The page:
Monday, October 20, 2014

New Materialism and Anti-Racism

In a recent facebook thread, there was a discussion about speculative realism and new materialism (and allied groups) relationship to feminism, queer theory, and anti-racist philosophy. In that thread, I pointed out some of the obvious new materialist thinkers working on feminist and/or queer theory fields. What I want to do here is collect the works where thinkers use new materialist insights to think through anti-racism. This list will be incomplete, and I welcome anyone who wants to add to the bibliography (I will edit this post as necessary). Also, by new materialists I am using the term in the broadest sense. I mean here thinkers who are broadly engaged in new materialism, speculative realism, non-representational theory, constructivist philosophy, posthumanism, and generally all the headings that can be thought under the metaphysical/ontological/non-human turn. I have also decided to write some very quick summaries of each text. The summaries are not super great, but should give you a sense of how the text deals with race and new materialism.

Mel Chen: Animacies: Biopolitics, Racial Mattering, and Queer Affect. Chen explores the ways that we navigate what we consider to be animate, to be living or dead. In so doing she particularly explores the ways that certain material objects come to be racialized, and she explores the ways other beings become de-racialized and neutered.

Michael Hames-García, "How Real is Race?," which can be found either in his book, Identity Complex, or in the edited volume Material Feminisms. In this essay Hames-García engages Barad's work on intra-action in order to think about the ontological realities (and limits) of race.

Donna Jones: The Racial Discourses of Life Philosophy: Négritude, Vitalism, and Modernity. Jones explores how vitalist discourses, including in Nietzsche and Bergson, were implicated in racism and anti-Semitism. She also explores the way that vitalism continues in thinkers like Deleuze and Grosz. Furthermore, Jones explores the way that Négritude cannot be fully understood outside of the vitalist tradition.

Fred Moten: In The Break: The Aesthetics Of The Black Radical Tradition, and his essay, "The Case of Blackness." I talk briefly about these texts in this post. Moten work, principally aesthetic, speaks of an "animative materiality."

Jasbir Puar: Terrorist Assemblages: Homonationalism in Queer Times, and also her essay, "'I'd Rather Be a Cyborg Than a Goddess: Becoming-Intersectional in Assemblage Theory." In both, Puar uses assemblage theory to try to challenge and extend the concept of intersectionality.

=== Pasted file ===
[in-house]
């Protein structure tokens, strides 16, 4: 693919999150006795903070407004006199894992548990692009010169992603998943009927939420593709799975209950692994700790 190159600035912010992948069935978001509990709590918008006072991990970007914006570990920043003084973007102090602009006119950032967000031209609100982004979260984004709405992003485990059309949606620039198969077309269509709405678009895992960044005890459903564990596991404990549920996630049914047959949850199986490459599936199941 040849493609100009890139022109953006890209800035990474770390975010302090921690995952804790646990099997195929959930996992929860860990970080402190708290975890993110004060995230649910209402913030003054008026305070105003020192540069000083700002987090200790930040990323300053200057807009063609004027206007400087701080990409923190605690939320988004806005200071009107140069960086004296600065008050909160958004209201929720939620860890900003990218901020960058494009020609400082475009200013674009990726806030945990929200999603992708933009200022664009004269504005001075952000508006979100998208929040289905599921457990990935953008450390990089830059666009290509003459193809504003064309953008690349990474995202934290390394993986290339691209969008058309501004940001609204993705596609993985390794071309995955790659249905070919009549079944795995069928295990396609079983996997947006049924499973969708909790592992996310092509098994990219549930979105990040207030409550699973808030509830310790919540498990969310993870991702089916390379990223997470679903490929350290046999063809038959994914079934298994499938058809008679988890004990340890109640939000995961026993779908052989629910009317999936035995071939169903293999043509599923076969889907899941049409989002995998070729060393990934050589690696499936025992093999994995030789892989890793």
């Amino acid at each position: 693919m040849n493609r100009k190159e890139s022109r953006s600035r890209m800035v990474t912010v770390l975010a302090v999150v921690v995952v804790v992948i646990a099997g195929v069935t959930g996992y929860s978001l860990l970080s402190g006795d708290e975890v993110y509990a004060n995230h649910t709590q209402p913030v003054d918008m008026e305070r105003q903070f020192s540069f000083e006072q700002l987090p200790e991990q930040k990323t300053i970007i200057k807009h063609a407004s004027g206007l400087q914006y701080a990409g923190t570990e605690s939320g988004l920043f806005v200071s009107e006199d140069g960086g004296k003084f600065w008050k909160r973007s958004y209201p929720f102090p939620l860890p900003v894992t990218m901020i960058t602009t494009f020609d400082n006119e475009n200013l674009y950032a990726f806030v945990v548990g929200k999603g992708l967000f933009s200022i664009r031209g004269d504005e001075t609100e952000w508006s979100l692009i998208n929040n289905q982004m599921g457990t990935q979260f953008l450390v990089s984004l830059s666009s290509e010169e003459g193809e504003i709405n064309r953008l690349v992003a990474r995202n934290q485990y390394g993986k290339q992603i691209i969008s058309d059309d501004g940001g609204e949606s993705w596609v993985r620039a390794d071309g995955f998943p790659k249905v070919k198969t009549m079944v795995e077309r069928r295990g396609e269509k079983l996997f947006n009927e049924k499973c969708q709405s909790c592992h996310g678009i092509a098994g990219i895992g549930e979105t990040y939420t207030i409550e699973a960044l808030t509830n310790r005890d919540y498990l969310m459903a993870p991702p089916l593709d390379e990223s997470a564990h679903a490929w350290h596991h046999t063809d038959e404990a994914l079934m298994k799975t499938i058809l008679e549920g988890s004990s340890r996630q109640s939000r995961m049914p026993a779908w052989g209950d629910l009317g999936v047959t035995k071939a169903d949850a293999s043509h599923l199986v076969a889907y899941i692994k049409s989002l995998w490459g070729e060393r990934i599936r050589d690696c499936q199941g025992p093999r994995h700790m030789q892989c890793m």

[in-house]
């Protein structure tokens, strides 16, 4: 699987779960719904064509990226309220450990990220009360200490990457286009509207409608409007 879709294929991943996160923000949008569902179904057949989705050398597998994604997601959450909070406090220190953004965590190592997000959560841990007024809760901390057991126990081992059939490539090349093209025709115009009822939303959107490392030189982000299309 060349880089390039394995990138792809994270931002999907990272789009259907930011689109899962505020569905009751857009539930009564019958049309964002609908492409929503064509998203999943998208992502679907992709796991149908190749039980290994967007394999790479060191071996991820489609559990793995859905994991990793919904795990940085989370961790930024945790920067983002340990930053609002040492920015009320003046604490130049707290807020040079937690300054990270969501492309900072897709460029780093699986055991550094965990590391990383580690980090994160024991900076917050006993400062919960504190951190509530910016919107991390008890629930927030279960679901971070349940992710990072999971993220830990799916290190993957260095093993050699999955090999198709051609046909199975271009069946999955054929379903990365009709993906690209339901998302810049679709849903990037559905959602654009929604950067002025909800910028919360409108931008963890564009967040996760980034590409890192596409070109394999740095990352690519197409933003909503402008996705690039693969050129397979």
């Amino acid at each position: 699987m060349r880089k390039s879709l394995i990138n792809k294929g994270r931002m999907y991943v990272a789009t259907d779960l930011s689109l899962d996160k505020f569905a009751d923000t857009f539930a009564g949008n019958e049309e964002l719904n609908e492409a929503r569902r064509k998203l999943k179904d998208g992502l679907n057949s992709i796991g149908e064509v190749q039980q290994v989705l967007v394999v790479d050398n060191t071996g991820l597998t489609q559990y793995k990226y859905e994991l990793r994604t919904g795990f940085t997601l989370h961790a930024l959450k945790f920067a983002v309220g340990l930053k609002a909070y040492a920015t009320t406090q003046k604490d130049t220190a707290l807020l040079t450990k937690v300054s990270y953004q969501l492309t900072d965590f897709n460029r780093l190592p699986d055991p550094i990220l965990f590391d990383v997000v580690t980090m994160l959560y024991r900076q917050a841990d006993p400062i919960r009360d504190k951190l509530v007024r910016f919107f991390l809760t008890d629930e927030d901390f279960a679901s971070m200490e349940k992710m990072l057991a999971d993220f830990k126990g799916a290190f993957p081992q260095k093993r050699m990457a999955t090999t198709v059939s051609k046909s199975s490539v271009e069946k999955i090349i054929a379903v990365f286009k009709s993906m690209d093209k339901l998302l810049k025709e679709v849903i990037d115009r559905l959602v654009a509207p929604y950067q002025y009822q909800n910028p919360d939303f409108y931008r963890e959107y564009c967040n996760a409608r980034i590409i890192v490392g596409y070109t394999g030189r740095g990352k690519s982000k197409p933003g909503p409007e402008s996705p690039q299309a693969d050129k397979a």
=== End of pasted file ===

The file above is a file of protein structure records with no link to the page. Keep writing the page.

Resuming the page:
Arun Saldanha: "Reontologising race: the machinic geography of phenotype." Saldanha is interested in understanding race as a material ontology, and as a machinic assemblage.

Okay, what obvious things did I miss? What non-obvious things did I miss, and also need to make sure I read?


I thought about trying determine what counted as new materialist/ontological turn/etc., and if it really dealt with anti-racism. But I decided it was outside of my scope. I will just post the lists suggested from commentators. When lots of suggestions occur for an author, I randomly just chose one, read the comments for more. A lot of these are great suggestions. Also, I highly suggest reading the comments, there are lots of great stuff in there.

Simone Bignall: Postcolonial Agency: Critique and Constructivism;
Bignall and Patton (Eds.): Deleuze and the Postcolonial
Tony Bennett: Pasts Beyond Memory: Evolution, Museums, Colonialism
Helen Verran: "A Postcolonial Moment in Science Studies: Alternative Firing Regimes of Environmental Scientists and Aboriginal Landowners."
Mario Blaser: "Ontology and indigeneity: on the political ontology of heterogeneous assemblages."
Marisol de la Cadena: "Indigenous Cosmopilitics in the Andes: Conceptual Reflections Beyond 'Politics'"
John Law: After Method: Mess in Social Science Research
Eduardo Viveiros de Castro: The Inconstancy of the Indian Soul

Carlos Amador:
Arun Saldanha and Jason Adams (Eds): Deleuze and Race.
Michael Taussig: Shamanism, Colonialism, and the Wild Man: A Study in Terror and Healing 

Jairus Victor Grove:
Glissant Poetics of Relation
Castro, The Enemy's Point of View
Muecke, Ancient and Modern: Time, Culture and Indigenous Philosophy
João Biehl: Vita: Life in a Zone of Social Abandonment
Danny Hoffman's The War Machines: Young Men and Violence in Sierra Leone and Liberia.
Sergio González Rodríguez: The Femicide Machine
Octavia Butler: Bloodchild

Kalpana Rahita Seshadri: HumAnimal: Race, Law, Language.